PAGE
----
The most valuable timber trees of the Miami country are the white flowering locust; oaks, white, black, bur and low•land chestnut oak; black walnut, wild cherry, yellow poplar, blue and white ash, mulberry, honey locust, shellback, bickery, coffec-nut, and beech. The trees which abound most are,—the beech, white oak, sugar tree, ash, hickery, and walnut. † The most elegant flowering trees and shrubs are,—the dogwood, redbud, white flower. ing locust, crab-apple, honeysuckle, black-haw, ha w thorn, buckeye, yellow poplar, and plum trec. The flowering locust, so common in Kentucky, and along the borders of the Ohio, is rarely seen at a greater distance than thirty miles north of that river. The chestnut, persimmon, mountain chestnut oak, and fox grape, are also rare. The arbor vitæ, hemlock, yew, mountain maple, red berried elder, and witch hazle, are only seen near the falls of the Little Miami; and the swain-pash, cucumber tree, roseAnimals. The woods abound with deer, wild turkies, geese, ducks, pheasants. and partridges. On the river St Mary, one of the branches of the Miami, and near Dayton and Cincinnati. The teeth and part of the backbone of the mammoth have been dug up from the depth of ten or twelve feet, in the alluvial soil. The bear and deer are still inhabitants of the forests of this state; and the flesh of both is dried and cured, and sold under the name of ham. Squirrels. In 1808 the crop of Indian corn was, in some places, very much injured, in others totally destroyed, by the grey squirrel, which appeared in great numbers, migrating from north to south. In crossing the Ohio thousands were drowned ; they had an emaciated appearance, and were covered with running ulcers made by worms of the grub kind. The legislature passed a law, requiring every free male inhabitant to furnish 100 squirrel scalps to the clerk of the county, or pay three doliars in cash. They disappeared about the Ist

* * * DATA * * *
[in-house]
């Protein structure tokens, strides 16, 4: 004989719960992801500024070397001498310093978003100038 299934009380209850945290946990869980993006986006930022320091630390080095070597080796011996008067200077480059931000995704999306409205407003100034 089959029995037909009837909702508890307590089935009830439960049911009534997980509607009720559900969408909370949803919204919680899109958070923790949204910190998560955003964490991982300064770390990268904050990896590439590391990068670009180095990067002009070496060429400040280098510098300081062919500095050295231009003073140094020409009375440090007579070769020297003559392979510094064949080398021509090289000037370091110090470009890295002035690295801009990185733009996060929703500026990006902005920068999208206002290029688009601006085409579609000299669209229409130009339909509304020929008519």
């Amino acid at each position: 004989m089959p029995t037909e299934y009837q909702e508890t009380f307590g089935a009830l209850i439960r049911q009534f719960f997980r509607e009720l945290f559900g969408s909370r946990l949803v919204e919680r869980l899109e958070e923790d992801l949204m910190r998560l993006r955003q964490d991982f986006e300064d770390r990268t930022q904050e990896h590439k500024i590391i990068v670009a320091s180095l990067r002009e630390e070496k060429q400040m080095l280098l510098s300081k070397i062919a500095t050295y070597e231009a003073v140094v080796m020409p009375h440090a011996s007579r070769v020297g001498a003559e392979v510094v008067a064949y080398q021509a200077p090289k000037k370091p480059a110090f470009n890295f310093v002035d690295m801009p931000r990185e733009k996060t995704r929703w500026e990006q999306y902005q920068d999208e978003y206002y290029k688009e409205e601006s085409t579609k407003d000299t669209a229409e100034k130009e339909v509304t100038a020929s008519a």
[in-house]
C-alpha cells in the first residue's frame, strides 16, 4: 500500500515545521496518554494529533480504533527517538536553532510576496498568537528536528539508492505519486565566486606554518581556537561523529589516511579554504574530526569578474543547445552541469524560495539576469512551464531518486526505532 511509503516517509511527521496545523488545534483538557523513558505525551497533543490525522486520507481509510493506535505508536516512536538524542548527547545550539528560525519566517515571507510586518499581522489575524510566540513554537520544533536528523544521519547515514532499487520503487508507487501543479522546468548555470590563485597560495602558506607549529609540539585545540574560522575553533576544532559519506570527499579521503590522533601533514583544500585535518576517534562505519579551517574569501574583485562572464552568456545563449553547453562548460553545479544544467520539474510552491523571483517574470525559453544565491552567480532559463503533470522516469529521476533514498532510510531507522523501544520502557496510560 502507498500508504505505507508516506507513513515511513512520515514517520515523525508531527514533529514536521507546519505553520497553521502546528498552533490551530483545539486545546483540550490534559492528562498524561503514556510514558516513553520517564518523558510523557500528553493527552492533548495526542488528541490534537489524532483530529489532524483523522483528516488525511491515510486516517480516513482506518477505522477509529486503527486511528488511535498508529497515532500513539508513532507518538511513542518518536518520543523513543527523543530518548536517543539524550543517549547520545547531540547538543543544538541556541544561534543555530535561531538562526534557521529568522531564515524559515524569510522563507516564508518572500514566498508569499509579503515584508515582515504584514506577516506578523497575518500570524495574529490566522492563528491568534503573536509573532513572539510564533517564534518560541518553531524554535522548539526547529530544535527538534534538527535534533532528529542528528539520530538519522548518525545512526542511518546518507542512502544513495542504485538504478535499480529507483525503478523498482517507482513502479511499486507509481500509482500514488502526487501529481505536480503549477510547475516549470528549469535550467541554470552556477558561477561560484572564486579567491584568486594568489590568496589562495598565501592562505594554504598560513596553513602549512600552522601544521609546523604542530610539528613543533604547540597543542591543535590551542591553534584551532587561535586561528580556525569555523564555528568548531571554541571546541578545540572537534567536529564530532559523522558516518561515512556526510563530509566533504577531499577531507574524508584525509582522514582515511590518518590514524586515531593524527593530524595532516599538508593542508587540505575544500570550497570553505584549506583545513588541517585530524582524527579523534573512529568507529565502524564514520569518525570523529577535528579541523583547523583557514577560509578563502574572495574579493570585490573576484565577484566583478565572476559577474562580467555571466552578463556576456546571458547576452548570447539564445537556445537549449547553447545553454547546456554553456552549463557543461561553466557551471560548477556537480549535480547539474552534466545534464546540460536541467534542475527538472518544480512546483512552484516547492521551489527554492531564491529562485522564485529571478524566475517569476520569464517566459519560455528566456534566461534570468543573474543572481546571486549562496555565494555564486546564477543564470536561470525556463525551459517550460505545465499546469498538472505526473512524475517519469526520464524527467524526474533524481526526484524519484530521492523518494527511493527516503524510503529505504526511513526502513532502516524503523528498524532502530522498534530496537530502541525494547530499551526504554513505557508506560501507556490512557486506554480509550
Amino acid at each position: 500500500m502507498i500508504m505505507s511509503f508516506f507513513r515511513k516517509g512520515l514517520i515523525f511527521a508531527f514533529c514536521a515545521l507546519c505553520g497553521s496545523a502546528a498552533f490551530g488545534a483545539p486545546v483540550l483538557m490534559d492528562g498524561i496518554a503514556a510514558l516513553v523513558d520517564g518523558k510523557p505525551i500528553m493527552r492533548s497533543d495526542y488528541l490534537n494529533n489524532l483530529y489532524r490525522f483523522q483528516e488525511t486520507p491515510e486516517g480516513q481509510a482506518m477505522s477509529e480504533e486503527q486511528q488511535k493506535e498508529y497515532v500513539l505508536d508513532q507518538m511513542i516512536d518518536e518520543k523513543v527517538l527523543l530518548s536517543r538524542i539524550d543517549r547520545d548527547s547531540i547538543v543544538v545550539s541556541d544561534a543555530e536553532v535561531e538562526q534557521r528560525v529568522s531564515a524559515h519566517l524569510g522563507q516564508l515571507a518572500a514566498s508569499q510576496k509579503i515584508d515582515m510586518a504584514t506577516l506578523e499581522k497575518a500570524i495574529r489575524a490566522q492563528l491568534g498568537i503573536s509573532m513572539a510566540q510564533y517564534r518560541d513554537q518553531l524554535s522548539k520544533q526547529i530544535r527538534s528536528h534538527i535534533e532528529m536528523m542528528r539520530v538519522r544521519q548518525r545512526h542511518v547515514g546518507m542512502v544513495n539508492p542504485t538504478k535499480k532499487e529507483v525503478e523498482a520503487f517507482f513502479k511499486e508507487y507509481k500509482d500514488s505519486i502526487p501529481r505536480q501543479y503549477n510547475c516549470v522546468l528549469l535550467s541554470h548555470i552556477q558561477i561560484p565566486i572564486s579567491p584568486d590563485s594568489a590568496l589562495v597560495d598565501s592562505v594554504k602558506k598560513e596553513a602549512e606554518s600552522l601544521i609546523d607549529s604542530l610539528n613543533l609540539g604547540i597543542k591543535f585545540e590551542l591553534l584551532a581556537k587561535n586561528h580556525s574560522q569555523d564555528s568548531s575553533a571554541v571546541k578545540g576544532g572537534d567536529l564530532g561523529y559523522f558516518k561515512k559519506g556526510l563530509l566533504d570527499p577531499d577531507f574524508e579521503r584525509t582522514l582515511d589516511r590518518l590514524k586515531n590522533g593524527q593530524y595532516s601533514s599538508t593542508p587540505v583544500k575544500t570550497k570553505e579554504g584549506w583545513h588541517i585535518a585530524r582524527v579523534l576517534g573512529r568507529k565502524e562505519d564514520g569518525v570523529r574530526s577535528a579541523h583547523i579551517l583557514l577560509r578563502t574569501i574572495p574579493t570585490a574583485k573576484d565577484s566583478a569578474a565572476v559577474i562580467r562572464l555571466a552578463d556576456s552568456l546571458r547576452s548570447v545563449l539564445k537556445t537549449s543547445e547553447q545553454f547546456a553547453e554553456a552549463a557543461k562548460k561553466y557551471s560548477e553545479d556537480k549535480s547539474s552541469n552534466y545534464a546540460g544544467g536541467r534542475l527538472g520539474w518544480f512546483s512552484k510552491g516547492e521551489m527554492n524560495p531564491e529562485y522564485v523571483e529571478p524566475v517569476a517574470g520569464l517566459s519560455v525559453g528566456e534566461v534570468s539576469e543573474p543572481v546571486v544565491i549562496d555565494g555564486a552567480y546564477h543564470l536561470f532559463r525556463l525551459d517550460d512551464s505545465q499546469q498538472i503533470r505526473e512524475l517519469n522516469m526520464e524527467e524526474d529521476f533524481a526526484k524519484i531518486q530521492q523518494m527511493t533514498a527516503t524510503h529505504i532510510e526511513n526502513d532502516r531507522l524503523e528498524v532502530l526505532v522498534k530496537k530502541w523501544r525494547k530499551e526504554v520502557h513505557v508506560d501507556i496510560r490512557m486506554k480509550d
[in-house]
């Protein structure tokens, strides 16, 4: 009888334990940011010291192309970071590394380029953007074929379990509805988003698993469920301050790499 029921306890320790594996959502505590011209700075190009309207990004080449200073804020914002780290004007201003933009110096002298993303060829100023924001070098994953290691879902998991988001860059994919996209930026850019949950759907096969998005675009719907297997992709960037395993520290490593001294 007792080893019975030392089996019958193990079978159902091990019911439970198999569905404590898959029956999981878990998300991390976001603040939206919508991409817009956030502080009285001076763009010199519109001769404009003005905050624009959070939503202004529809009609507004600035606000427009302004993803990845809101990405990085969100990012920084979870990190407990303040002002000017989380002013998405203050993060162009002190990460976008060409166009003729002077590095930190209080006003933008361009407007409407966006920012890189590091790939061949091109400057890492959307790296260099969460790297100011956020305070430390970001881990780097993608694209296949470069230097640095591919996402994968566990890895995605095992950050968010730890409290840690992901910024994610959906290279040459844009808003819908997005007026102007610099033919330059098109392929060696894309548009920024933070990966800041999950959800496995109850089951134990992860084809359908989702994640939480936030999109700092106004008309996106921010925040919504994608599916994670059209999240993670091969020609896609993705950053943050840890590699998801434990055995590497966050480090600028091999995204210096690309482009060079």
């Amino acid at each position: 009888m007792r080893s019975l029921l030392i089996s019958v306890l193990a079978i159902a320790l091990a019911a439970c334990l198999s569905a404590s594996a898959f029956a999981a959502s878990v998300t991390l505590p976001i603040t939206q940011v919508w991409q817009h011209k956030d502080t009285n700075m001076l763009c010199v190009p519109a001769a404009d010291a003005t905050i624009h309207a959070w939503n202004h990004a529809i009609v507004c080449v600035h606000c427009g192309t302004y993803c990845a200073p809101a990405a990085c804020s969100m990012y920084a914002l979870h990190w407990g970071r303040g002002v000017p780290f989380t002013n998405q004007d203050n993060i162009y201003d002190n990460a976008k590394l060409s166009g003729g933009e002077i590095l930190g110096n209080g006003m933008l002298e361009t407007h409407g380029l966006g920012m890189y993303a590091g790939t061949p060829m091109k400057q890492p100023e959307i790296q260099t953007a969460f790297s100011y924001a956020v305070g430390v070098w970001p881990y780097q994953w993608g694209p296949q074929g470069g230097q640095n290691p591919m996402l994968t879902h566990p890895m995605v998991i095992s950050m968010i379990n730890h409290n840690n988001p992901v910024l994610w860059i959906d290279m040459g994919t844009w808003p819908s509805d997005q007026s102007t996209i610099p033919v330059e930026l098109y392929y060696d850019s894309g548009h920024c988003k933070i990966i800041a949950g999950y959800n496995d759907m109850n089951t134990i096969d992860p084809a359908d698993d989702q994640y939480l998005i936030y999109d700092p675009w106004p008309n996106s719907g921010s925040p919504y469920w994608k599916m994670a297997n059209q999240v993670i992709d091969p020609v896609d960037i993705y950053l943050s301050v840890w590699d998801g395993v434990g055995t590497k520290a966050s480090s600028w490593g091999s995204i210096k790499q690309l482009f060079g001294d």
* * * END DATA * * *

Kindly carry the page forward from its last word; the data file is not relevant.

* Voyage á l'ouest des Monts Alleghinys, par F. A. Michaux, Paris, 1808. · The timber of the western country is tound to be inferior to that of the Atlantic states, which is attributed to its more rapid growth. It is softer. weaker, and less durable.
willow, leatherwood, and aspen, are confined to the more northern parts. The Juglans pacan, (a species of hickery,) Aralia spinosa, (angelica tree,) and Bignomia catalpa, (catalpa tree,) which are common in the state of Indiana, and as far north as the latitude of Cincinnati, are not found to the east of the Great Miami. The white cedar, Cupressus thyoides, and cypress, Cupressus disticha, grow on the river Wabash; and the white pine, Pinus strobus, on the waters of the Muskingum, but neither of these are seen in the district of Miami. The cane ( Arundinaria maerosperma) does not grow in the state to the north of the Ohio river; and, though it shoots up on the borders of the Wabash, it is rarely seen above the latitude of 39 degrees, The hop plant, ginseng, and colombo spots, grow spontaneously,